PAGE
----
There was a time when the inclusion of Daniel Sturridge in a match against a League Two side would have guaranteed entertainment. Goals would have been forecast. Footwork, movement, and guile would have been assured. But that isn’t the case at the moment for the Liverpool striker. And there’s mounting concern that the player’s artfulness on the pitch has been permanently impaired by injury and lack of playing time over several seasons.
Questions over Daniel’s suitability to Jürgen Klopp’s style of play can and will be argued hither and yon. I’ve mostly stood clear of these contretemps because I have felt positive about the player’s ability to learn and the manager’s ability to teach. Or positive about the two finding common ground. Or of whatever. But I’m finding it more and more difficult to take that stance.
Maybe it’s the scrappy game. Maybe it’s whiskey talking. But Sturridge’s performance against Plymouth Argyle, while certainly not the only lacklustre showing, perhaps highlights something deeper than rustiness or quality of the team can account for. Is there an insurmountable obstacle between the player’s natural style and the manager’s demands?
Challenge that take as you must. I will listen. I will want to believe your defense of a Sturridge resurgence, coming on strongly and with marvelous staying power. I will want to dream of a weekly Sturridge dance celebration.
Of the things Daniel Sturridge, at his best, can do on the pitch. The things we have seen him do to score. Defenders were useless, at times, against him. Their presence ineffective when Sturridge was at his peak. You see the way Diego Costa scores now, when he’s quicker, sharper, deadlier. Sturridge was that wonder of a goalscorer.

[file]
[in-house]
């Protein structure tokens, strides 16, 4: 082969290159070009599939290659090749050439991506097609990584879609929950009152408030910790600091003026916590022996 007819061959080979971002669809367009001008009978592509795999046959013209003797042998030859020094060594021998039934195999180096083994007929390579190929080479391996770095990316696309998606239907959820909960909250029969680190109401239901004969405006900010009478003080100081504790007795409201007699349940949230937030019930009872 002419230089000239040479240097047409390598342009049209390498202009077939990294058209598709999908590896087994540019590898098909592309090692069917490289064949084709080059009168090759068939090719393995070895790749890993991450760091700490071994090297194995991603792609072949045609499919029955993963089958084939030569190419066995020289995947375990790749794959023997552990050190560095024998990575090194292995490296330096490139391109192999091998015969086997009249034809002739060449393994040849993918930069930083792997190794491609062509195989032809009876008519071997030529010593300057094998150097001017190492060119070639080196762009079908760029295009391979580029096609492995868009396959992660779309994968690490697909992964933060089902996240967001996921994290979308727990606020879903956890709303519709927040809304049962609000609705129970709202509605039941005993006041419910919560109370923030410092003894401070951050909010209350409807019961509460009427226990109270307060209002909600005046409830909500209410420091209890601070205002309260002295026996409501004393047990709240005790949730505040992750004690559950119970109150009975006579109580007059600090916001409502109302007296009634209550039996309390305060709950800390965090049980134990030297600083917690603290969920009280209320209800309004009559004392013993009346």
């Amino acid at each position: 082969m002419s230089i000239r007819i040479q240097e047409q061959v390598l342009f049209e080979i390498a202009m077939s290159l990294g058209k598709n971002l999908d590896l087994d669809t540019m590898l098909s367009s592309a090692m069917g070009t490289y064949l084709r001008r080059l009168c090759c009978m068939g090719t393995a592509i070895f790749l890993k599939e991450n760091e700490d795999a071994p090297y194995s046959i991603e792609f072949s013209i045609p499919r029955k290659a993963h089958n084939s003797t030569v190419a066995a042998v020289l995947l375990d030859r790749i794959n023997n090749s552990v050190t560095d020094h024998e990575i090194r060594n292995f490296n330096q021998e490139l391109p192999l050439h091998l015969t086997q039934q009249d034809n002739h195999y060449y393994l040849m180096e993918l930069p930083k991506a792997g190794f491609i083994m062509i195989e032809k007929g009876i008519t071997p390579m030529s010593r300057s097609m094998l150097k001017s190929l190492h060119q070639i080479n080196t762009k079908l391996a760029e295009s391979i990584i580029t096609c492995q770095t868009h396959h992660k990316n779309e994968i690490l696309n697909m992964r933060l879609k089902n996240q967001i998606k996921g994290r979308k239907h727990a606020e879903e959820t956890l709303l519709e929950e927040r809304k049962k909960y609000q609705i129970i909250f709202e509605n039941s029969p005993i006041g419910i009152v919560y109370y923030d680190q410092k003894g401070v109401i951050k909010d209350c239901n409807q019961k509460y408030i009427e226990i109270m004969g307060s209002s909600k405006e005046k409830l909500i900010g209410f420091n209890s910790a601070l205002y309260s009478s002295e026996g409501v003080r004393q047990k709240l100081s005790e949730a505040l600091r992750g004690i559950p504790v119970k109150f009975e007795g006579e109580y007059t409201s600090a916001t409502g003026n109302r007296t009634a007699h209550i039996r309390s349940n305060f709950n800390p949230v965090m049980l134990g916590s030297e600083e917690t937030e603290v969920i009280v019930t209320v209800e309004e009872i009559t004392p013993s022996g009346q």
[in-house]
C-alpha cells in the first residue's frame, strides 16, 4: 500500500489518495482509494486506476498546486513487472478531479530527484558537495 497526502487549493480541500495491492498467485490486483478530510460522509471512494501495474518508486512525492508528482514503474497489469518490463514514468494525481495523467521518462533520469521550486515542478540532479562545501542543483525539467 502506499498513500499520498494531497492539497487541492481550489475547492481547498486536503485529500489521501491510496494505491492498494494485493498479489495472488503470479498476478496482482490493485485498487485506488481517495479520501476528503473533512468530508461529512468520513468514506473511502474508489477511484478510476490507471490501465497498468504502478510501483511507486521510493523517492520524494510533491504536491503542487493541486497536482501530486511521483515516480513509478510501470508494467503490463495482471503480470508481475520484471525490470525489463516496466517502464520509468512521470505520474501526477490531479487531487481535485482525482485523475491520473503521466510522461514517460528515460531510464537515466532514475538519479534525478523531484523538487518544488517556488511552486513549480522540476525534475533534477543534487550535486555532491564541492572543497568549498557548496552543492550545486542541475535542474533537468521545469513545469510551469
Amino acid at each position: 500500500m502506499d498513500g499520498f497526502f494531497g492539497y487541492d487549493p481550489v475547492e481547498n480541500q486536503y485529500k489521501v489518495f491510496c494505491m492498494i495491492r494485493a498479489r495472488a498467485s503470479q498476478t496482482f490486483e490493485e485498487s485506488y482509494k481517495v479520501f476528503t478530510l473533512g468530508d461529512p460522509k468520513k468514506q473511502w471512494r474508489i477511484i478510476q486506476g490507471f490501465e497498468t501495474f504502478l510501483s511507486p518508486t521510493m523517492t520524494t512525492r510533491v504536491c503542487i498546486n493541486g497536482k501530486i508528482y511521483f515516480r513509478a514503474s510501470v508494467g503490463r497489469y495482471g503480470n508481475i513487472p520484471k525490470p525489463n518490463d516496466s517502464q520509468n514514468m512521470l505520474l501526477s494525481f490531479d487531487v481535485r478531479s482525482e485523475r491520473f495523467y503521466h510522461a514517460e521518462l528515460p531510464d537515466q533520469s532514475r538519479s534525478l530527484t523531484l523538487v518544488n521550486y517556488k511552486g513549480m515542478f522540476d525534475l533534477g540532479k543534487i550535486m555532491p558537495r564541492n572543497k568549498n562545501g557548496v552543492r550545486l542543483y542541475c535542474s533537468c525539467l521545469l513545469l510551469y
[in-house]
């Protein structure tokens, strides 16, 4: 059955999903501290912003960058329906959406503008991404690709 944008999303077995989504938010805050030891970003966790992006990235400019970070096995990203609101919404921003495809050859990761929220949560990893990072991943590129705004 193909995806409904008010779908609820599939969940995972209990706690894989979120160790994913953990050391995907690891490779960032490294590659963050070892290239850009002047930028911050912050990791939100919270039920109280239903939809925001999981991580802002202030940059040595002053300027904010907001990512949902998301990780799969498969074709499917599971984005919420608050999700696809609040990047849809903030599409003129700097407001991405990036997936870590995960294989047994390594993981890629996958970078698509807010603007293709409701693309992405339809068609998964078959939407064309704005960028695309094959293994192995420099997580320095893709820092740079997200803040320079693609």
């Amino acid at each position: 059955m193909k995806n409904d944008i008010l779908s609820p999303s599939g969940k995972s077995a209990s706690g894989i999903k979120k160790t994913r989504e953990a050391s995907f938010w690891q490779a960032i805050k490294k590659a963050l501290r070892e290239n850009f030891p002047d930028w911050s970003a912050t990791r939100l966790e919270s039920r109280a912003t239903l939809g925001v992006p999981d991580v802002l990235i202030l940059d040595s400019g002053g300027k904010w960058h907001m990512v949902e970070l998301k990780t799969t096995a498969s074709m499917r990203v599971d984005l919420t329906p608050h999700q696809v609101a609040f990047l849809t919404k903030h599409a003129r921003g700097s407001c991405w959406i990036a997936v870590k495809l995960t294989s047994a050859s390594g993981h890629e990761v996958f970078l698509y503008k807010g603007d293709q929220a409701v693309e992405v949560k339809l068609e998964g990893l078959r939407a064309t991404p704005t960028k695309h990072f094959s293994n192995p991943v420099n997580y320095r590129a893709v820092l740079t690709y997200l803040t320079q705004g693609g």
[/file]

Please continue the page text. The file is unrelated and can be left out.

But the heights that Sturridge experienced at Liverpool during those days of league almost-winners, they are looking less and less likely to return. I believe Sturridge is an excellent striker who is just so out of form he’s just as likely to be a puddle on the turf as he is to confidently slot home a left-footed curler. I also believe that he is capable of putting up somewhere close to those eye-watering goal tallies he and Suarez shared from so many seasons ago. Eventually. I’m not optimistic about seeing it happen at Liverpool.
Again, insist otherwise. I’m happy to promote the Sturridge Admiration Society and would be more than happy to witness the England man turn it all around. In the short term, regardless, we can probably all agree Sturridge does have an important role to play in the squad over the second half of the season.
Liverpool are sitting in third place in the Premier League in a very claustrophobic top six. The team will need everything and more from all it’s forwards to maintain a spot in the top four. Roberto Firmino has been excellent but also inconsistent of late. Sadio Mane’s intelligent athleticism has gone off to AFCON for the month. Divock Origi is still young and dealing with a somewhat mercurial span of results.
The world-class sun may not shine down on Daniel’s boots any time soon, or indeed, anytime again while in a Liverpool shirt, but I will raise my glass and sing a verse of hope to the Birmingham native, hope for a return of that artfulness and a goal or two here and there this season, please.
Maybe play a couple old ones with Coutinho before you go, something from your first album. Something to dance to.